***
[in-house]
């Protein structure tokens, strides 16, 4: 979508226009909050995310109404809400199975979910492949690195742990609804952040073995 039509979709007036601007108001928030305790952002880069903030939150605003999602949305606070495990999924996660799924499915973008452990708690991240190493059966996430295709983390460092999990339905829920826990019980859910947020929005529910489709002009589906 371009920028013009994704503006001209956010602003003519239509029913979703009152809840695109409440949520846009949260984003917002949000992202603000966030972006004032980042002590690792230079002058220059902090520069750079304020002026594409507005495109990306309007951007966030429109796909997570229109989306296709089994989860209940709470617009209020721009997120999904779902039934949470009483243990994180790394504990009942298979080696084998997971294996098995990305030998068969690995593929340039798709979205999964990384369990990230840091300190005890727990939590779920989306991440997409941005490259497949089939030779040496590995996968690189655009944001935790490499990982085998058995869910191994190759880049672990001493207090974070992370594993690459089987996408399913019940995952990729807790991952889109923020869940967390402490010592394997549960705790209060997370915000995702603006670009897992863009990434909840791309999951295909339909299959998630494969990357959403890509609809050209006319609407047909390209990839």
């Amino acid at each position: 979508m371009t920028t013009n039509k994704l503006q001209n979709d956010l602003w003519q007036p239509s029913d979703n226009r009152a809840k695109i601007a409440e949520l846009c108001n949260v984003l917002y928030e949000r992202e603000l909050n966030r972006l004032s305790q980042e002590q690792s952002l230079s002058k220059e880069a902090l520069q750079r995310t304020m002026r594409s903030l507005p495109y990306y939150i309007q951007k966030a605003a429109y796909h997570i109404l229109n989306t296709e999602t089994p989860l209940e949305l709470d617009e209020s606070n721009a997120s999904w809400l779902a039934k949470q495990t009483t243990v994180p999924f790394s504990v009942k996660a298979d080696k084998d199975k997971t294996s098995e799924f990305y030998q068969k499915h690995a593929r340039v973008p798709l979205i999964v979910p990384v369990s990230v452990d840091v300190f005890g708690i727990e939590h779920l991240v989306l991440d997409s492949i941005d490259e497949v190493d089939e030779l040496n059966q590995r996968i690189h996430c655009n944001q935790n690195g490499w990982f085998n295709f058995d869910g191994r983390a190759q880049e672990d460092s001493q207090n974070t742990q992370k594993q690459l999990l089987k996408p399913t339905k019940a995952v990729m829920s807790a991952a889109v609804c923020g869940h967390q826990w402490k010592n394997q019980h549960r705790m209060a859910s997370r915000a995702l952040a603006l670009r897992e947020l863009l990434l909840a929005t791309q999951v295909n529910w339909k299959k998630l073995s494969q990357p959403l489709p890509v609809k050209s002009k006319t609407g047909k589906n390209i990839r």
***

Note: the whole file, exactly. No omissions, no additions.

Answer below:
[in-house]
């Protein structure tokens, strides 16, 4: 979508226009909050995310109404809400199975979910492949690195742990609804952040073995 039509979709007036601007108001928030305790952002880069903030939150605003999602949305606070495990999924996660799924499915973008452990708690991240190493059966996430295709983390460092999990339905829920826990019980859910947020929005529910489709002009589906 371009920028013009994704503006001209956010602003003519239509029913979703009152809840695109409440949520846009949260984003917002949000992202603000966030972006004032980042002590690792230079002058220059902090520069750079304020002026594409507005495109990306309007951007966030429109796909997570229109989306296709089994989860209940709470617009209020721009997120999904779902039934949470009483243990994180790394504990009942298979080696084998997971294996098995990305030998068969690995593929340039798709979205999964990384369990990230840091300190005890727990939590779920989306991440997409941005490259497949089939030779040496590995996968690189655009944001935790490499990982085998058995869910191994190759880049672990001493207090974070992370594993690459089987996408399913019940995952990729807790991952889109923020869940967390402490010592394997549960705790209060997370915000995702603006670009897992863009990434909840791309999951295909339909299959998630494969990357959403890509609809050209006319609407047909390209990839």
């Amino acid at each position: 979508m371009t920028t013009n039509k994704l503006q001209n979709d956010l602003w003519q007036p239509s029913d979703n226009r009152a809840k695109i601007a409440e949520l846009c108001n949260v984003l917002y928030e949000r992202e603000l909050n966030r972006l004032s305790q980042e002590q690792s952002l230079s002058k220059e880069a902090l520069q750079r995310t304020m002026r594409s903030l507005p495109y990306y939150i309007q951007k966030a605003a429109y796909h997570i109404l229109n989306t296709e999602t089994p989860l209940e949305l709470d617009e209020s606070n721009a997120s999904w809400l779902a039934k949470q495990t009483t243990v994180p999924f790394s504990v009942k996660a298979d080696k084998d199975k997971t294996s098995e799924f990305y030998q068969k499915h690995a593929r340039v973008p798709l979205i999964v979910p990384v369990s990230v452990d840091v300190f005890g708690i727990e939590h779920l991240v989306l991440d997409s492949i941005d490259e497949v190493d089939e030779l040496n059966q590995r996968i690189h996430c655009n944001q935790n690195g490499w990982f085998n295709f058995d869910g191994r983390a190759q880049e672990d460092s001493q207090n974070t742990q992370k594993q690459l999990l089987k996408p399913t339905k019940a995952v990729m829920s807790a991952a889109v609804c923020g869940h967390q826990w402490k010592n394997q019980h549960r705790m209060a859910s997370r915000a995702l952040a603006l670009r897992e947020l863009l990434l909840a929005t791309q999951v295909n529910w339909k299959k998630l073995s494969q990357p959403l489709p890509v609809k050209s002009k006319t609407g047909k589906n390209i990839r």